And that would appear to be that! Those who follow my postings will know that I normally make some effort to link to websites providing interesting snippets of information on the 'lifeform' under discussion. When it comes to Myrobalan cherry-plums however I've drawn something of a blank! There is a fair amount of scientific literature out there devoted to trying to sort out the genetic relationships between all the various plums, cherries, peaches, apricots and almonds that constitute the Prunus genus. Specifically on the Myrobalan's however, I've found next to nothing of say which the amateur naturalist like myself might find interesting (any suggestions anyone?)

I'll therefore end with my own observation: returning to the closeup of the blossom in photo 2 it's apparent the flowers have 5 petals (5 fold symmetry). Recently I watched a streaming lecture on the physics of crystals on the superb M.I.T., open course-ware, website (as you do!). The lecturer, one Prof. Wuensch, explained that star-fish have evolved five legs since objects with a 5-fold symmetry lack an 'easy' or 'weak' direction along which to tear or rip them (if startfish had, say, 4 legs they'd present a weak axis along which a fish could easily tear them into two, symmetric, 2 legged sections). I will end my posting therefore with The Walloon Myrobalan Blossom Conjecture:

Fruit-tree blossom commonly has 5-petals to make it more difficult for birds (such as Bullfinches) to dismember it.


Friday, March 21, 2008

daffodil narcissus

I am an amateur naturalist trying to learn something about everything living in my garden.
Spring has sprung here in Oxford in the U.K. One of the cheeriest signs of its arrival is surely the great profusion (I'll spare you references to "hosts of golden-" etc.!) daffodils that pop up in our gardens, woodlands and on roadside verges. Photo 1 shows some of those appearing anually in my garden.

In fact, a number of different types of daffodil appear at this time of year in my garden. That I should find more than one is perhaps no surprise since, as I learn from the Warwick Daffodil Genetic Resource webpage, breeders have developed a staggering 25,000 daffodil cultivars! The Royal Horticultural Society site hosts a searchable database. The same site also gives details of the horticultural code system used by daffodil aficionados (narcissists?!) to label varieties. In brief, it works like this:

Firstly, decide which of the 13 divisions of daffodil yours belongs to. In the case of the daff in photo 2, though not obvious from the photo, I measured the central 'trumpet' (corona') as longer than the outer petals ('perianth segments'). This puts it in Divison 1. By contrast, the corona of the daffodil in photo 3 is more than 1/3, but less than the full length of the petals, putting it in Divison 2.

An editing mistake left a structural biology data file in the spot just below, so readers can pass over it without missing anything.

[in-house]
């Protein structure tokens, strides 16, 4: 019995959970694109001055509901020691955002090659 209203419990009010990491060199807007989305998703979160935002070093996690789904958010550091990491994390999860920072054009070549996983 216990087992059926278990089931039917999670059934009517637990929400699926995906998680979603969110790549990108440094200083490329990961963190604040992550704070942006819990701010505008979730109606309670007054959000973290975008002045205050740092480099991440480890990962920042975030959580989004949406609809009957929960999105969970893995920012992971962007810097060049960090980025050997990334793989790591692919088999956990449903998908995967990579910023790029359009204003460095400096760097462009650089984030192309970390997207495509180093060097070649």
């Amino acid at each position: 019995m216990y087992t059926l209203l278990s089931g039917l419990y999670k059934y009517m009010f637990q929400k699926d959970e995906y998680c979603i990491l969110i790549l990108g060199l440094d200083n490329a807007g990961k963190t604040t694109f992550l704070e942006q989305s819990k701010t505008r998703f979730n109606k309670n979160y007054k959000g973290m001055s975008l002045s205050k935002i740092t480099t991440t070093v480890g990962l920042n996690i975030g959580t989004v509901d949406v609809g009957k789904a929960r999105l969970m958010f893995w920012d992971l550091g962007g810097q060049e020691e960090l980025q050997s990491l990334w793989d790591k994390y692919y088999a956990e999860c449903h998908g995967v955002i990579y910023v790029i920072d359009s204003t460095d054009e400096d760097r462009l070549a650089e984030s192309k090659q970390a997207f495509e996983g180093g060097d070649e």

Next, write down a letter for the colour - White, Green, Yellow, Pink, Red or Orange - of the perianth segments. So, photo 2 becomes 1Y, and photo 3 2W. (There are rules on the RHS page above for what to do if your daffodils petals are multicoloured)

Finally, repeat for the corona (adding a hyphen '-'). So finally photo 2 = 1Y-Y and photo 3=2W-Y.

Simple! (Or at least that's my understanding - as always, my amateur identifications come with a health warning - I'm always happy to be corrected. )

Of course it's also possible to be more 'botanical' about things - working through phrases like 'dentate coronal rim'. The ultimate goal must surely be to pin down one's daff's to one of the >25000 listed varities. Breeders have come up with some great names - "Her Majesty Queen Alexandera"; "This Little Piggy" and "Singing Pub" being three that caught my eye. I'd be delighted if any expert out there can tell me the name of the daffodil's in Photos 2 and 3 .

For those interested in doing more than simply naming their daff., the definitive textbook would appear to be "Narcissus and Daffodil, The Genus Narcissus" (Edited by Gordon R. Hanks, publ. CRC Press). I don't own a copy, but rather helpfully, the publishers have put a substantial chunk of the book online. From this I learn that there are about 80 species (as opposed to sub-species cultivars) of Narcissus, forming part of the Amarillidacyeae family of plants that also includes the snowdrops and lillies. Something I'd not really considered was how bulbs grow and expand. The book gives a rather detailed account of this and explains that each year new flesh appears in the centre of the bulb, with progressively older flesh being found further out from the centre. The very oldest flesh ends up as the papery, thin skin one often finds on the outer surface of bulbs. Finally, it seems that daffodil bulbs contain some rather nasty, toxic, alkaloid compounds. This no doubt explains why, although bulbs in my garden commonly get dug up and eaten (by, I assume, squirrels or badgers), this never seems to happen to my daffodils. Britain's wild daffodil is Narcissus pseudonarcissus.

The 1st March is St. David's Day - the patron saint of Wales - and it's common for people to wear a daffodil buttonhole.

I'll leave two last words to William Shakespeare:

When daffodils begin to peer,
with heigh' the doxy, over the dale,
why, then comes in the sweet o' the year.
The Winter's Tale (Act 4, Scene 3)

and from the same play

That come before the swallow dares,
and take The winds of March with beauty
The Winter's Tale (Act 4, Scene 4)